The Business/Legal Investigator

November 23, 2009

In This Issue:

The Perfect Storm
(Fraud in an Economic Downturn)
by Joseph T. Wells, CFE, CPA
Part 1 of 2 parts


In late October, Attorney Amy Garrard, partner in the Gray Robinson Law Firm of Naples, FL, and I presented "Strategies for Preventing Employee Theft" at the monthly meeting of HR Collier. Our primary task was to bring awareness of this sensitive issue to local business professionals and to offer insight with respect to investigative and legal remedies. We plan to go forward with similar presentations in the future. Then, upon return to my office, I was met with my bi-monthly issue of "FRAUD" magazine published by the Association of Certified Fraud Examiners (ACFE). In that November/ December 2009 issue an article by Joseph T. Wells, CFE, CPA made me sit right up straight! It fit perfectly with our presentation at HR Collier. So, this and next month, instead of authoring an article myself, I am providing my readership with this outstanding two-part assessment of the current business climate and fraud in the workplace. "The Perfect Storm" sums up what you need to know about fraud in today's difficult business environment. Mr. Wells is the founder and Chairman of the Association of Certified Fraud Examiners. He has published 14 books and nearly 200 articles on fraud. I hope you gain from this article. Please feel free to forward it to whomever you feel would benefit, as well.



David B. Watts, CLI, CFE

ALLIED BUSINESS SOLUTIONS, solely owned d/b/a of
Interprobe Affiliates, Inc. a Florida Corporation
(Our twentieth year serving our clients in Soutwest Florida!)
FL Lic. No. A89-00394

(Fraud in an Economic Downturn )
by Joseph T. Wells, CFE, CPA
Part 1 of 2 parts

If you didn't have enough money to feed your family or pay your bills, would you turn to fraud? Or if you were running a multibillion-dollar corporation and thousands of families depended on your company's stock price, would you turn to fraud?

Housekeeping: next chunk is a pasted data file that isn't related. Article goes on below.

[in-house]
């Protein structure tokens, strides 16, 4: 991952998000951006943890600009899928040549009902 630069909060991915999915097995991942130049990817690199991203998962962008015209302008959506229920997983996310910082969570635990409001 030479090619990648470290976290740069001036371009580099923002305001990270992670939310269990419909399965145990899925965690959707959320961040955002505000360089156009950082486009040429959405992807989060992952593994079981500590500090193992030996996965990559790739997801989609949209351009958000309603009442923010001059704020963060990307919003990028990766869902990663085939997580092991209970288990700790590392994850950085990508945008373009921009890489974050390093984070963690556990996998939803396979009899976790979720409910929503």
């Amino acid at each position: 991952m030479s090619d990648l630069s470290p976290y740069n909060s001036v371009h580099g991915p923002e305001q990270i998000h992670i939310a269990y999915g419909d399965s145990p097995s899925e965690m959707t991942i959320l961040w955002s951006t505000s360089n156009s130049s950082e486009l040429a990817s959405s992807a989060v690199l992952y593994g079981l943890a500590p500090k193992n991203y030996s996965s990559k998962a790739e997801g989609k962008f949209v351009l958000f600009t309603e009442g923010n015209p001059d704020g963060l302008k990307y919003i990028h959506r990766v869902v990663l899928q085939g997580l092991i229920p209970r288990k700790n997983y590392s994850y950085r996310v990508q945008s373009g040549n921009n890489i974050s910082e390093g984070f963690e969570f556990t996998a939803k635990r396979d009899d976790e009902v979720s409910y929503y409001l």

The answer, of course, is that it depends. And much of it depends on personal integrity, which isn't usually measured in audits. Although internal controls are supposed to mitigate opportunities to commit occupational fraud, there are several flies in the internal control ointment. First, controls have a bigger role than just to prevent financial malfeasance. Second, there are few internal controls that can't be negated or circumvented by those with a strong enough motivation. Third, if you're high enough up the ladder, you can simply override them. As I've written previously, good internal controls are a vital element in fraud deterrence. But they aren't a panacea. It's necessary for us to take a broader view of fraud to recognize it as the social phenomenon it is. Here are three factors that make occupational fraud in an economic downturn the perfect storm:

.. Increased (and often severe) financial needs.
.. Decreased loyalty to the company because of real or potential layoffs.
.. Increased opportunity due to the elimination of "non-essential" positions such as auditors and fraud examiners.


Earlier this year, the ACFE conducted a random survey of more that 500 CFE's based in the United States. Here's what they thought:

..Forty-eight percent believed that the dollar amounts of occupational frauds had increased during the current economic crises; 29 percent thought they had remained the same.

..Nearly half felt the increase was due to increased economic pressure.

..Eighty-eight percent believed that the level of fraud will increase during the next 12 months.

..Nearly half of those surveyed thought the biggest risk was with employees. Many more expected a rise in fraud by executives and vendors.

None of these results should be surprising, but at least the survey quantified the opinions of experts that deal with fraud in the trenches. And even though most CFE's expect fraud to rise, they believe that expenditures to fight this problem will remain the same or decrease. That simply means that anti-fraud experts will need to do more with less. One way to do that is to conduct a fraud risk assessment specific to your enterprise. Note that this assessment has some similarities to evaluating internal controls. But it goes beyond that.


In our year-end issue next month, we will finish up with the second half of this highly informative article. Mr. Wells guides us through fraud risk assessment and what constitutes a realistic fraud risk assessment team.

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